Taking the drug will be somewhat complicated. Only about 10 percent of the inhaled insulin makes it into the bloodstream and the amount can vary depending on the patient's health and inhalation technique.
Inhaling three one-milligram packs of Exubera in succession produces a different effect than using one 3-milligram pack. Smokers tend to absorb several times as much drug into their bloodstream as nonsmokers. For that reason, Pfizer proposes that the drug not be approved for smokers. Some panel members urged more study on blood levels in those exposed to secondhand smoke.
Still, Pfizer and some committee members said patients could learn to use the device, as they have learned to use syringes and insulin pumps. Pfizer said that if the drug was approved, it would undertake various studies to detect side effects.
Analysts have estimated that Exubera sales could easily exceed $1 billion within a few years. Others are also developing inhaled insulin. Closest behind is Eli Lilly & Company, working with the biotechnology company Alkermes. Others include Novo Nordisk, the Danish insulin manufacturer, and MannKind, a California start-up. But Pfizer appears to be at least two years ahead of competitors.
After the panel voted to recommend approval, Pfizer shares closed yesterday at $26.51, up 21 cents. Sanofi fell 58 cents, to $41.37. Trading of Nektar, which initially developed the inhaled insulin, was halted.
Today, the advisory panel will discuss Pargluva, a pill for Type 2 diabetes developed by Bristol-Myers Squibb and Merck. A central concern of the F.D.A., according to documents released yesterday, is evidence suggesting that the drug can cause heart problems.
"It was shown to be as effective as current therapy, and it's an important new modality that will probably help some patients comply better" with treatment recommendations, said Talmadge King, a panel member who is a professor at the University of California at San Francisco. Rebecca Killion, a patient representative on the panel, said diabetics will find the new option appealing as an alternative to needles.
But the panel raised concerns about the effects on the lungs, voting 5-4 that Pfizer hadn't offered enough data to assess the safety of Exubera for patients with lung conditions such as asthma and chronic obstructive pulmonary disease. The drug was linked to a small reduction in lung function and to side effects that include coughing. James Stoller, a pulmonologist at the Cleveland Clinic, said he voted against Exubera because labeling wouldn't be enough to prevent patients with lung conditions from taking it. "There are many patients with these diseases in whom they are not diagnosed," he said.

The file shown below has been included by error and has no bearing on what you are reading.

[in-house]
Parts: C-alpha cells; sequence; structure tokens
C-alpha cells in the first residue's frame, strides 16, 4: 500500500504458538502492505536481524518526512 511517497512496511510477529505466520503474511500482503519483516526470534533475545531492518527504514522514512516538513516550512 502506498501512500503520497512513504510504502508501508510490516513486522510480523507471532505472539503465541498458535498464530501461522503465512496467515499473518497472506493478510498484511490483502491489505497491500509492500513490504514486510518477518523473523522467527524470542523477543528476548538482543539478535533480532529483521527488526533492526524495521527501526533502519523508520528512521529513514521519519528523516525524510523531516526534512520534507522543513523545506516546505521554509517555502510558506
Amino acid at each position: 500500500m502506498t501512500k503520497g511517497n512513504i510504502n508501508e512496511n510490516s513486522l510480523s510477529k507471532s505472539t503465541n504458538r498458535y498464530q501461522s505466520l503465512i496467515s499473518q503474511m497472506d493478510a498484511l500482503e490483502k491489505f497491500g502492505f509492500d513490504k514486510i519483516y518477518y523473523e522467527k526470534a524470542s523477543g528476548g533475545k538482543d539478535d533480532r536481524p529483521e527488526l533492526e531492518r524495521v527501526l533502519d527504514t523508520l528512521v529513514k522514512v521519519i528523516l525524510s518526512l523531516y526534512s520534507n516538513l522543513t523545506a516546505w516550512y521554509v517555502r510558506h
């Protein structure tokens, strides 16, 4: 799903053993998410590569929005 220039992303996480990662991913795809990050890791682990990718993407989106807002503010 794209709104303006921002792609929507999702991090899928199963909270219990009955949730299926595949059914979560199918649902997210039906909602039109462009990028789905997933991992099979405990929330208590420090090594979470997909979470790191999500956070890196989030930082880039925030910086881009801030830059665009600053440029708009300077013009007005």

The committee's chairman, Paul Woolf, an endocrinologist at the Crozer Chester Medical Center in Upland, Pa., voted against Exubera's approval because he "was not at all convinced that the company has adequately thought out the training program" to ensure patients take Exubera correctly.
The vote will be viewed as a reassuring sign that a drug without significant new treatment benefits -- Exubera simply replicates the effects of already-available insulin options -- can win a strong vote despite some safety worries.
Pfizer's Neville Jackson, a vice president and team leader for development of Exubera, said the amount of training for patients to use inhaled insulin "is probably no more than training patients to inject themselves." He said the company is working on approaches based on those used successfully during the clinical tests. During the meeting, Pfizer noted that it had made a commitment to continuing research about Exubera's safety if it wins approval. The company also defended the safety of the drug to the committee, arguing that the effects on lung function didn't continue to grow if Exubera was used over a long period of time, and often improved.